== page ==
Safety of Machinery

Safety of Machinery: Interlocking devices associated with guards

 

In April 2015 important changes will be made to Machinery Safety standards used within the European Machinery Directive 2006/42/EC impacting end users & machine builders alike.

The Machinery Directive 2006/42/EC (formerly 98/37/EC) references various standards, most notable the machinery safety standards such as EN ISO 13849-1 and EN 1088.

A new standard “EN ISO 14119:2013 Safety of machinery - Interlocking devices associated with guards - Principles for design and selection” comes into full force on 30th April 2015, and replaces the previous standard EN 1088.

 

OPERATOR BEHAVIOUR – INTERLOCK DEFEAT

In 2013 the UK Health & Safety Executive (HSE) published a report highlighting research which implied that operator defeating of safety devices is widespread within the UK engineering industry, involving a variety of machine types and techniques. The 2013 research focused on Computer Numerical Control (CNC) machines, but the characteristics of the individual (e.g. risk perception, knowledge of risks), and the environment (e.g. machine design and procurement), are common factors and exert an important influence on operatives’ behaviours.

 

EN ISO 14119

The new EN ISO 14119 standard has a distinct focus on the defeat of guarding systems, and provides specific guidance on counter measures which should be implemented to minimise the potential for successful interlock defeat, and reduce the operator incentive of attempt to defeat interlocks as their operation has limited interference on machinery operation or slow down of production.

EN ISO 14119 will replace all national standards on this subject, and will have an important impact on both machinery builders creating new machinery, and end users who may modify or maintain their own machinery as there are requirements relating to maintenance, function testing, and replacement of components.

 

KEY CHANGES

The standard offers a number of approaches which can be considered. These include prevention of access to the interlocking device, stopping operators using substitute actuators via coding, and the addition of defeat monitoring.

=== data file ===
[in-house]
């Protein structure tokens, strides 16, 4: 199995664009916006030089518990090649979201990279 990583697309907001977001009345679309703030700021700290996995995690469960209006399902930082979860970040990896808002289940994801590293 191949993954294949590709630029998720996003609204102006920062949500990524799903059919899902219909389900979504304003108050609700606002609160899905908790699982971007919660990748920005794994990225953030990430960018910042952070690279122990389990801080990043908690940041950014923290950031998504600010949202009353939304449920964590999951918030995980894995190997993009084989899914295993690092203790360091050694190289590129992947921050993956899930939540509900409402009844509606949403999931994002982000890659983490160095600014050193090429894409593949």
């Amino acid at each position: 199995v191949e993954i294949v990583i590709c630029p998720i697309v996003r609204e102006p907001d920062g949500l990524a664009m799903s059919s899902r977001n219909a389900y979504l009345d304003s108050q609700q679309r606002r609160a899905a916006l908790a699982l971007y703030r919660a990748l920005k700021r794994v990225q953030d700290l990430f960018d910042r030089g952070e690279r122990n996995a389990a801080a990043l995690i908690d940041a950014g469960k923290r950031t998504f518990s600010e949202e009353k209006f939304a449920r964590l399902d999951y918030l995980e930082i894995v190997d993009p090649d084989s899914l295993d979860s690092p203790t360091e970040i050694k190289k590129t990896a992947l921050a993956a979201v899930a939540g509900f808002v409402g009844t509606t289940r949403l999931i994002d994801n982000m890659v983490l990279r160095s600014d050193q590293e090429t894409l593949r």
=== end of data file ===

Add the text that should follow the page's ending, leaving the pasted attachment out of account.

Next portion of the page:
Importantly the standard now specifically covers coded actuators, using RFID or magnets, and assigns coding levels as follows:

 

Actuation principle examples

Actuator examples

Type

Mechanical

Physical contact / force

Uncoded

Rotary Cam

Type 1

Linear Cam

Hinge

Coded

Shaped actuator

Type 2

Trapped Key

Non-contact


 

Inductive

Uncoded

Suitable ferrous metal

Type 3

Magnetic

Magnet, solenoid

Capacitive

Any suitable object

Ultrasonic

Any suitable object

Optic

Any suitable object

Magnetic

Coded

Coded magnet

Type 4

RFID

Coded RFID tag

Optic

Optically coded tag

Note: These “types” are not hierarchical and should not be confused with other product “types” for example light curtains.

 

INSTALLATION (Minimum Safe Distance)

The standard clarifies a common misunderstanding about interlocking guards; regarding the minimum separation distance between the guard door and the hazard. Interlocked guards are required to be installed at a minimum distance such that a person cannot access a hazard before it is controlled (e.g. the machine stops).

This means that interlocked guards with guard locking may be required. The minimum distance is calculated according to ISO 13855.

 

With only a couple of months until the old EN 1088 standard loses the presumption of conformity, machine builders and manufacturing end users must take steps to ensure their designs and operations embrace the new requirements.